Re: Cohousing vs. communal
From: Alex Kent (
Date: Mon, 15 Feb 2010 05:55:02 -0800 (PST)
Hello Brian,

Many thanks for your thoughtful reflections on communal living.  A few
thoughts in return:

I'm sure you're right: It can't be easy to live in a commune.  My partner
and I already share our home with housemate renters, students at
UMass/Amherst, for the most part.  Felicia went to a kind of boarding school
in Vermont as a child, living under the direction of house parents (clear
authority figures), and I lived in college dormitories many years ago
(authority figure less clear, but not a whole lot more maturity than
children).  Neither of us has lived in a commune, and certainly never in a
place with 65 other people (other than a hotel).

We have no desire to create a large commune.  We're looking for a living
arrangement in which we can maintain a large measure of autonomy while
sharing the joys and costs of living with other people.  Many would argue --
persuasively -- that cohousing offers the best solution.

No doubt the social dynamic would be completely different from what we have
now if we were to share a home with coequals, co-owners who are not just
housemates.  The "vision" (as opposed to whatever the reality might turn out
to be), of sharing our living spaces with other people is, in fact,
appealing, but only with the right people.  The sticking point, of course,
is that proviso, "the right people."  Frankly, I don't know how to find
those people.  Rob Sandelin of Snohomish Cohousing wrote to warn that,
having assembled a small group of communards we should rent any real estate
before considering a joint purchase.  That makes sense.  It would not be
wise to sign a contract on something as durable as real estate before
finding out if we can all live together.

Truth to tell, we run hot and cold on this issue: Autonomy vs. community.
Cohousing vs. communal home.  

We'd like to read any further thoughts you have on these questions.


Alex Kent

-----Original Message-----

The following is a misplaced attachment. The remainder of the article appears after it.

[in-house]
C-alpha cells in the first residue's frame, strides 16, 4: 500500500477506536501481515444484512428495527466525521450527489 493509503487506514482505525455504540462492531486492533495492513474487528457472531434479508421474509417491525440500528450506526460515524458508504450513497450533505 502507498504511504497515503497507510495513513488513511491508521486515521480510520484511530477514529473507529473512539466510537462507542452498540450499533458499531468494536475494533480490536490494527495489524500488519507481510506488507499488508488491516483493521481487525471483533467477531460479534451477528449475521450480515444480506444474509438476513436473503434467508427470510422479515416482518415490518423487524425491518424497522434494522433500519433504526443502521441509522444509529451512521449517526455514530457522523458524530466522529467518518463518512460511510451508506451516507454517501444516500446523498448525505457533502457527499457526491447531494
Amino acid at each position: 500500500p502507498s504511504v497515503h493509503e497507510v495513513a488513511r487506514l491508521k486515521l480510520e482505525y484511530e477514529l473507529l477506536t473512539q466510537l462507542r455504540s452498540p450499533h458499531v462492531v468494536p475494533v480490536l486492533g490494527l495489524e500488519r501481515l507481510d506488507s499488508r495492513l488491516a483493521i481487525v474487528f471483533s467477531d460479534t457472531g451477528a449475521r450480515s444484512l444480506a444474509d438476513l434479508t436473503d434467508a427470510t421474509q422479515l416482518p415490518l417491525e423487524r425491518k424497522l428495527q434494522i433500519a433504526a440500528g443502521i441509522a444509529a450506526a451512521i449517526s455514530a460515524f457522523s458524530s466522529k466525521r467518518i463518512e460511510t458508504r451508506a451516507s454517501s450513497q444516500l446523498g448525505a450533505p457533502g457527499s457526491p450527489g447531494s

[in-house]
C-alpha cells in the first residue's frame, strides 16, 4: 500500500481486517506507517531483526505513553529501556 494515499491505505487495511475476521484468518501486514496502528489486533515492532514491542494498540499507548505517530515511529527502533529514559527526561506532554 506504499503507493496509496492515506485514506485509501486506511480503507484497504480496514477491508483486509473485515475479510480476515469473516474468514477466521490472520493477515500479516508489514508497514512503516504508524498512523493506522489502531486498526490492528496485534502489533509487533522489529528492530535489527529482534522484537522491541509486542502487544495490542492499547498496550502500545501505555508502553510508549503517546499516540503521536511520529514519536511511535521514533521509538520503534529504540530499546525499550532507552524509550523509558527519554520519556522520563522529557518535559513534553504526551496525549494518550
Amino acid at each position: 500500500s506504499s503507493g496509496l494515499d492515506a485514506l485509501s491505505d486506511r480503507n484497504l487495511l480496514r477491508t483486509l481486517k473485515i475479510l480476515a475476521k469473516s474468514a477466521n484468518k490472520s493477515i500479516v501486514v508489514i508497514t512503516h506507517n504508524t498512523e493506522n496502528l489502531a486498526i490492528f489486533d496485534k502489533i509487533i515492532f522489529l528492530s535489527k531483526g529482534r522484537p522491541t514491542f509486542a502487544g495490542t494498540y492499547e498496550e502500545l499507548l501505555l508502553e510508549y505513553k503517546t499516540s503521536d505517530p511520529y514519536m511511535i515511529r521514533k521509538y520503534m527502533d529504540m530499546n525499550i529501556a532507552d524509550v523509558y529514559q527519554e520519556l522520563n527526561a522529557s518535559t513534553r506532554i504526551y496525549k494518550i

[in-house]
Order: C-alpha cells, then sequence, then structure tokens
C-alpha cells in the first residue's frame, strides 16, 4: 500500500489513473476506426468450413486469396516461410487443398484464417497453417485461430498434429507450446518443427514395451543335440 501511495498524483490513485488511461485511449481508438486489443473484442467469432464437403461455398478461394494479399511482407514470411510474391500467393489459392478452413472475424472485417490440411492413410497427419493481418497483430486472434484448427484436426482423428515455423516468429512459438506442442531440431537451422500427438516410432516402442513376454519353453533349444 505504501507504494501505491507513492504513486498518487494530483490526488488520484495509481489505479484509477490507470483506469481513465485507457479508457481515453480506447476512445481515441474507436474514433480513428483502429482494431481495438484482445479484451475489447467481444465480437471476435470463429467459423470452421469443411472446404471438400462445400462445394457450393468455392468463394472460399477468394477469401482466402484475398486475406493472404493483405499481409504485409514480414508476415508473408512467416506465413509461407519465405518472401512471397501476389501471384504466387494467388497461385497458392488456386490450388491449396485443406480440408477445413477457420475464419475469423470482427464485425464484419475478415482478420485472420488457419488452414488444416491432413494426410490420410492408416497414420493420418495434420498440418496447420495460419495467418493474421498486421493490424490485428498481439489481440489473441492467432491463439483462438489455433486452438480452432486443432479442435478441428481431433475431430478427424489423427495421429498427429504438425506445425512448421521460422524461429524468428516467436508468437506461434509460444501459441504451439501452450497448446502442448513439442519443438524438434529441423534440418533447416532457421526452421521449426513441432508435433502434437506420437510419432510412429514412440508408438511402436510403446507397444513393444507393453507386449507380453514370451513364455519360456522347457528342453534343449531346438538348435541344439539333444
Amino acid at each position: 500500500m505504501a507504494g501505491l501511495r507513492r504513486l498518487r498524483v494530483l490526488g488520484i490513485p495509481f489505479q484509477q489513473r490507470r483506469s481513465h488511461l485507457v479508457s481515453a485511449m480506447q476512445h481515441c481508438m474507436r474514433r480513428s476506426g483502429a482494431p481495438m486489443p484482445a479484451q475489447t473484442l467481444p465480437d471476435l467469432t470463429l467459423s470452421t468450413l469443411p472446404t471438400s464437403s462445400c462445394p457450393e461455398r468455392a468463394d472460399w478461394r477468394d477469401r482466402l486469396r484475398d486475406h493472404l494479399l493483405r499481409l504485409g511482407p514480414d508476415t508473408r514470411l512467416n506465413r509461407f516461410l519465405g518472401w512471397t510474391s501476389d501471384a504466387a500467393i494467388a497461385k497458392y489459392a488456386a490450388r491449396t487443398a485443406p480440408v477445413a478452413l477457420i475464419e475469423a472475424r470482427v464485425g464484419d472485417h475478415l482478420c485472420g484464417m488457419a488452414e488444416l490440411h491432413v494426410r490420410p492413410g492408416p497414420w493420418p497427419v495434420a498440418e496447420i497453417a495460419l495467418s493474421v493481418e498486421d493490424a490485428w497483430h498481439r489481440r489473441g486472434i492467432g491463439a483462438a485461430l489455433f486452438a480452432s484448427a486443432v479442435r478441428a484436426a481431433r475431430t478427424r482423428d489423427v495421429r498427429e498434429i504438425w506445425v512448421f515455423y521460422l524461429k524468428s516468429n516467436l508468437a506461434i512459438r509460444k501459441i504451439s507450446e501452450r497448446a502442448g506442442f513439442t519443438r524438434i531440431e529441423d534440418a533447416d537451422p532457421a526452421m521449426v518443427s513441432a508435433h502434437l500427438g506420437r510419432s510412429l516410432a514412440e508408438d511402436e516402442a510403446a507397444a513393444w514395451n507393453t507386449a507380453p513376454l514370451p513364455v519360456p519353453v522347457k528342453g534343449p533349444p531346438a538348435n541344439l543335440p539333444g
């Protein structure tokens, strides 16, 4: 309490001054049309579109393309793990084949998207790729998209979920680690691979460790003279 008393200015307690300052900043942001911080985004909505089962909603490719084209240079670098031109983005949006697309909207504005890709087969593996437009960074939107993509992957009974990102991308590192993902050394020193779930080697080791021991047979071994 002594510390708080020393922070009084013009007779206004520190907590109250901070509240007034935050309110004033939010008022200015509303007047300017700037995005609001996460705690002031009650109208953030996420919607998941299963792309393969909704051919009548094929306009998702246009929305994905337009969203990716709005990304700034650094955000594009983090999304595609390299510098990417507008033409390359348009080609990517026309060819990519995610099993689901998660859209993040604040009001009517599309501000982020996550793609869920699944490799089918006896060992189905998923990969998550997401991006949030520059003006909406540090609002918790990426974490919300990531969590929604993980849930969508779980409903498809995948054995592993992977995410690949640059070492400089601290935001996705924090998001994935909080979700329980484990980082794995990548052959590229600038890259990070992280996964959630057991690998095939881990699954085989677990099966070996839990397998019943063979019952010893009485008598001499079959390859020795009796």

From: Brian Tremback [mailto:brian.tremback [at]] 
Sent: Sunday, February 14, 2010 10:13 PM
To: cohousing-l [at]
Subject: [C-L]_ Cohousing vs. communal

"We would like to have more direct engagement with the people we live with.
 We would like to live in a more communal arrangement than most cohousing
communities seem to afford.

"We're looking to create a larger extended family.

"Our vision involves the joint purchase of a larger house in our area,
possibly a farm or existing multifamily house. Common kitchen/dining, common
living room, a general opening up of the house, while preserving private
bedrooms and other personal spaces."


I'm sure you know that during the 70's such experiments in intentional
communities were fairly common. If you haven't already, you might want to
read some books about those days, like Kat Kinkade's "A Walden Two
Experiment" or "Is It Utopia Yet?" about her experiences at Twin Oaks, an
egalitarian community she helped found in 1967, and still exists.

As someone who currently lives in cohousing, and in the late 70's in a
different sort of intentional community (one of the Federation of
Egalitarian Communities), I will admit that, for me, cohousing offers a much
better mix between sociality and autonomy. At the intentional community
where I lived, each member only had a small private bedroom in a dormitory
style building. Every other space was shared with the other 65 members of
the community. So this was not too dissimilar from the communal arrangement
you're describing, but on a larger scale.

I don't know if you've had experience in this sort of living arrangement. If
not, you should be prepared for a completely different social dynamic from
what you're used to. To expect a communal house to function as an extended
family is overlooking the roles played by family members - specifically
authority figures who provide for their dependents - and the biological and
cultural adaptations to those roles. Those roles aren't relevant for a group
of unrelated adults. A communal living arrangement will probably affect many
aspects of your social life - your relationship with your partner, your
children, your friends outside your household. If you can imagine sharing
most of your living space with other people outside your own family, and
that vision is appealing, then you might be all set. The bottom line is
that, to have a sustainable living situation, it will have to be more
rewarding than it is taxing.

Brian Tremback
Burlington Cohousing
Burlington, VT
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